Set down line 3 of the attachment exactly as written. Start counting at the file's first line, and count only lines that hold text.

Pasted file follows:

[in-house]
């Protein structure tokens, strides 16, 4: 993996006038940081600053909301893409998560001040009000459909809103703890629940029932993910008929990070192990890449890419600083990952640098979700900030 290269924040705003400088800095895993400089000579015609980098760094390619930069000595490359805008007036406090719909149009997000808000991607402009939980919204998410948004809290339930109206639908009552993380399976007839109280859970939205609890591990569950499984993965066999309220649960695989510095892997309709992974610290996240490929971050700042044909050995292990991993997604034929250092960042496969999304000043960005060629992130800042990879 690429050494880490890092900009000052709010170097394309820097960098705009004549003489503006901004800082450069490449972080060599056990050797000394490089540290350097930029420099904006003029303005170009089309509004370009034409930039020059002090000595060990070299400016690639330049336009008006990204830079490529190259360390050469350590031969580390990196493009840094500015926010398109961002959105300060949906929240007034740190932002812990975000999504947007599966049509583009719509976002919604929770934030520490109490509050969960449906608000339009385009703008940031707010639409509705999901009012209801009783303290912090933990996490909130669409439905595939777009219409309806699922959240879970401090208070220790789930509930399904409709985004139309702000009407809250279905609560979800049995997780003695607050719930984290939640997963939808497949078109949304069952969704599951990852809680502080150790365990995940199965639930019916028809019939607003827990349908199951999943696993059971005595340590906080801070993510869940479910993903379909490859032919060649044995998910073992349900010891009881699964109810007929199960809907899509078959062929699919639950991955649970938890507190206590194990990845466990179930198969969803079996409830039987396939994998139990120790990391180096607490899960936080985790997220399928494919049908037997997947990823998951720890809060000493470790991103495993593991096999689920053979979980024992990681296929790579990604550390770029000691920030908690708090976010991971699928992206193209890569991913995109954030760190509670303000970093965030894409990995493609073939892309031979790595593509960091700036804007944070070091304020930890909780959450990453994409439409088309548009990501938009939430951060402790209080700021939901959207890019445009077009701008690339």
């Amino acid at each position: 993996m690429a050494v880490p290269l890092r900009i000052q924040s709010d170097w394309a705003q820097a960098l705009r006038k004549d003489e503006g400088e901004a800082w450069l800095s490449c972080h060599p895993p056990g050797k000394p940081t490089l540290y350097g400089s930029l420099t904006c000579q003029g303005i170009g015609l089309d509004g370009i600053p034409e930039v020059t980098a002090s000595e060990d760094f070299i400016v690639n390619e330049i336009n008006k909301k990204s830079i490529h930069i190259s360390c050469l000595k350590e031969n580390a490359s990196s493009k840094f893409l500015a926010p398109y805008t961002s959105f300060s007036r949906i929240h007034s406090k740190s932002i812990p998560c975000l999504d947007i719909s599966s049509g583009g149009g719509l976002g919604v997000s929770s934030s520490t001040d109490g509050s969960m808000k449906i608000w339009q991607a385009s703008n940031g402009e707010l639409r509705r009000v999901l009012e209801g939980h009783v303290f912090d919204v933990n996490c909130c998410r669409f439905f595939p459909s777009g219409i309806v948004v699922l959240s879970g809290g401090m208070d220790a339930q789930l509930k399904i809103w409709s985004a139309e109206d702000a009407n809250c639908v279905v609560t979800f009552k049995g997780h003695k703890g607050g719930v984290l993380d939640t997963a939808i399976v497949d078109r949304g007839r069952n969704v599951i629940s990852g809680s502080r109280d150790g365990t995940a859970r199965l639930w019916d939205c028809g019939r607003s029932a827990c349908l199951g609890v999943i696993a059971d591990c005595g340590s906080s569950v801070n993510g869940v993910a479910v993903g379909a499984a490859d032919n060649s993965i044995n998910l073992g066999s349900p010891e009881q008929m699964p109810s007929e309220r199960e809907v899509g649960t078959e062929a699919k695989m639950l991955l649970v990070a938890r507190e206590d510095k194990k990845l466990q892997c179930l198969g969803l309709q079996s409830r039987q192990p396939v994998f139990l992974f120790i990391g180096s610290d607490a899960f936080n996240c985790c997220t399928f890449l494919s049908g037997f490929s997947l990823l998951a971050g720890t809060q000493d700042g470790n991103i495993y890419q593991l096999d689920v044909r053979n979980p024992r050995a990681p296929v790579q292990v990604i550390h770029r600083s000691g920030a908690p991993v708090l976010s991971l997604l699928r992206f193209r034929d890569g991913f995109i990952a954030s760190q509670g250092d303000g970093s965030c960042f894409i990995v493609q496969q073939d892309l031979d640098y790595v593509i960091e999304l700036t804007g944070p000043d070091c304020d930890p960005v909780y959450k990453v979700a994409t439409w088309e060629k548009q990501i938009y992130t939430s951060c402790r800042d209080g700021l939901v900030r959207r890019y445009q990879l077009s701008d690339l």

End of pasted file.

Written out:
């Amino acid at each position: 993996m690429a050494v880490p290269l890092r900009i000052q924040s709010d170097w394309a705003q820097a960098l705009r006038k004549d003489e503006g400088e901004a800082w450069l800095s490449c972080h060599p895993p056990g050797k000394p940081t490089l540290y350097g400089s930029l420099t904006c000579q003029g303005i170009g015609l089309d509004g370009i600053p034409e930039v020059t980098a002090s000595e060990d760094f070299i400016v690639n390619e330049i336009n008006k909301k990204s830079i490529h930069i190259s360390c050469l000595k350590e031969n580390a490359s990196s493009k840094f893409l500015a926010p398109y805008t961002s959105f300060s007036r949906i929240h007034s406090k740190s932002i812990p998560c975000l999504d947007i719909s599966s049509g583009g149009g719509l976002g919604v997000s929770s934030s520490t001040d109490g509050s969960m808000k449906i608000w339009q991607a385009s703008n940031g402009e707010l639409r509705r009000v999901l009012e209801g939980h009783v303290f912090d919204v933990n996490c909130c998410r669409f439905f595939p459909s777009g219409i309806v948004v699922l959240s879970g809290g401090m208070d220790a339930q789930l509930k399904i809103w409709s985004a139309e109206d702000a009407n809250c639908v279905v609560t979800f009552k049995g997780h003695k703890g607050g719930v984290l993380d939640t997963a939808i399976v497949d078109r949304g007839r069952n969704v599951i629940s990852g809680s502080r109280d150790g365990t995940a859970r199965l639930w019916d939205c028809g019939r607003s029932a827990c349908l199951g609890v999943i696993a059971d591990c005595g340590s906080s569950v801070n993510g869940v993910a479910v993903g379909a499984a490859d032919n060649s993965i044995n998910l073992g066999s349900p010891e009881q008929m699964p109810s007929e309220r199960e809907v899509g649960t078959e062929a699919k695989m639950l991955l649970v990070a938890r507190e206590d510095k194990k990845l466990q892997c179930l198969g969803l309709q079996s409830r039987q192990p396939v994998f139990l992974f120790i990391g180096s610290d607490a899960f936080n996240c985790c997220t399928f890449l494919s049908g037997f490929s997947l990823l998951a971050g720890t809060q000493d700042g470790n991103i495993y890419q593991l096999d689920v044909r053979n979980p024992r050995a990681p296929v790579q292990v990604i550390h770029r600083s000691g920030a908690p991993v708090l976010s991971l997604l699928r992206f193209r034929d890569g991913f995109i990952a954030s760190q509670g250092d303000g970093s965030c960042f894409i990995v493609q496969q073939d892309l031979d640098y790595v593509i960091e999304l700036t804007g944070p000043d070091c304020d930890p960005v909780y959450k990453v979700a994409t439409w088309e060629k548009q990501i938009y992130t939430s951060c402790r800042d209080g700021l939901v900030r959207r890019y445009q990879l077009s701008d690339l």